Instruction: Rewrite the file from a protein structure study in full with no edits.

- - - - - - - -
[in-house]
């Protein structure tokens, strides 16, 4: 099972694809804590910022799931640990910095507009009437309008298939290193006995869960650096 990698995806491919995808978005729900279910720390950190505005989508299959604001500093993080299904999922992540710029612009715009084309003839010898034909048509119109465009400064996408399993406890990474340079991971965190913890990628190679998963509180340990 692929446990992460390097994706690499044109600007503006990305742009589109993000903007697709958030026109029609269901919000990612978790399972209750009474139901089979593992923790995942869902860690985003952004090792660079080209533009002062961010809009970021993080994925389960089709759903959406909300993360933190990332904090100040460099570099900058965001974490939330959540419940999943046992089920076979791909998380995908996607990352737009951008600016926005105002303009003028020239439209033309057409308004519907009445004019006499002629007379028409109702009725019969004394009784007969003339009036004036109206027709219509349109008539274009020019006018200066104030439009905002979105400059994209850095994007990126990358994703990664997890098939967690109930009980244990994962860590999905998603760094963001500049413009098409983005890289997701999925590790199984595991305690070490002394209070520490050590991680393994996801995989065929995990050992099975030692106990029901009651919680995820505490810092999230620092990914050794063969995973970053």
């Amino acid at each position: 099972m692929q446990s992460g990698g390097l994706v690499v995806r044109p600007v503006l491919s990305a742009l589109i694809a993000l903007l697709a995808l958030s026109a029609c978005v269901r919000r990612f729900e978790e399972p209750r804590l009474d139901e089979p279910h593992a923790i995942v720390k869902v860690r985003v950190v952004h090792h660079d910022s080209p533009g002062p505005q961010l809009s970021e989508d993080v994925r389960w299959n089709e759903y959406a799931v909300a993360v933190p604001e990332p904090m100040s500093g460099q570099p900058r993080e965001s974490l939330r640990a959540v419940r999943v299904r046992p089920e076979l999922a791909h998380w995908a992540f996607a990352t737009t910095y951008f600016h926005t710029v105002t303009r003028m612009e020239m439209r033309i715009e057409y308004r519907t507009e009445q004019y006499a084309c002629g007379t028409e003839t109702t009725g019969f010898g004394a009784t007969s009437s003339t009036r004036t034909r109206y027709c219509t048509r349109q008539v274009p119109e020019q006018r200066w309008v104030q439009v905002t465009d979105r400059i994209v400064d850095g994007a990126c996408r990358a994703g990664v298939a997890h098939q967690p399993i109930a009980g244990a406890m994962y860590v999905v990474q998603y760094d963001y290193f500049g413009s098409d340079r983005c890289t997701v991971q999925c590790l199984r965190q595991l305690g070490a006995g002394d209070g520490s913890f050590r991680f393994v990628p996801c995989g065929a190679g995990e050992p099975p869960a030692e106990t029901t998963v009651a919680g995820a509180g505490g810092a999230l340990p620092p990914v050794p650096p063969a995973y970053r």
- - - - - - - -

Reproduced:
[in-house]
């Protein structure tokens, strides 16, 4: 099972694809804590910022799931640990910095507009009437309008298939290193006995869960650096 990698995806491919995808978005729900279910720390950190505005989508299959604001500093993080299904999922992540710029612009715009084309003839010898034909048509119109465009400064996408399993406890990474340079991971965190913890990628190679998963509180340990 692929446990992460390097994706690499044109600007503006990305742009589109993000903007697709958030026109029609269901919000990612978790399972209750009474139901089979593992923790995942869902860690985003952004090792660079080209533009002062961010809009970021993080994925389960089709759903959406909300993360933190990332904090100040460099570099900058965001974490939330959540419940999943046992089920076979791909998380995908996607990352737009951008600016926005105002303009003028020239439209033309057409308004519907009445004019006499002629007379028409109702009725019969004394009784007969003339009036004036109206027709219509349109008539274009020019006018200066104030439009905002979105400059994209850095994007990126990358994703990664997890098939967690109930009980244990994962860590999905998603760094963001500049413009098409983005890289997701999925590790199984595991305690070490002394209070520490050590991680393994996801995989065929995990050992099975030692106990029901009651919680995820505490810092999230620092990914050794063969995973970053």
């Amino acid at each position: 099972m692929q446990s992460g990698g390097l994706v690499v995806r044109p600007v503006l491919s990305a742009l589109i694809a993000l903007l697709a995808l958030s026109a029609c978005v269901r919000r990612f729900e978790e399972p209750r804590l009474d139901e089979p279910h593992a923790i995942v720390k869902v860690r985003v950190v952004h090792h660079d910022s080209p533009g002062p505005q961010l809009s970021e989508d993080v994925r389960w299959n089709e759903y959406a799931v909300a993360v933190p604001e990332p904090m100040s500093g460099q570099p900058r993080e965001s974490l939330r640990a959540v419940r999943v299904r046992p089920e076979l999922a791909h998380w995908a992540f996607a990352t737009t910095y951008f600016h926005t710029v105002t303009r003028m612009e020239m439209r033309i715009e057409y308004r519907t507009e009445q004019y006499a084309c002629g007379t028409e003839t109702t009725g019969f010898g004394a009784t007969s009437s003339t009036r004036t034909r109206y027709c219509t048509r349109q008539v274009p119109e020019q006018r200066w309008v104030q439009v905002t465009d979105r400059i994209v400064d850095g994007a990126c996408r990358a994703g990664v298939a997890h098939q967690p399993i109930a009980g244990a406890m994962y860590v999905v990474q998603y760094d963001y290193f500049g413009s098409d340079r983005c890289t997701v991971q999925c590790l199984r965190q595991l305690g070490a006995g002394d209070g520490s913890f050590r991680f393994v990628p996801c995989g065929a190679g995990e050992p099975p869960a030692e106990t029901t998963v009651a919680g995820a509180g505490g810092a999230l340990p620092p990914v050794p650096p063969a995973y970053r």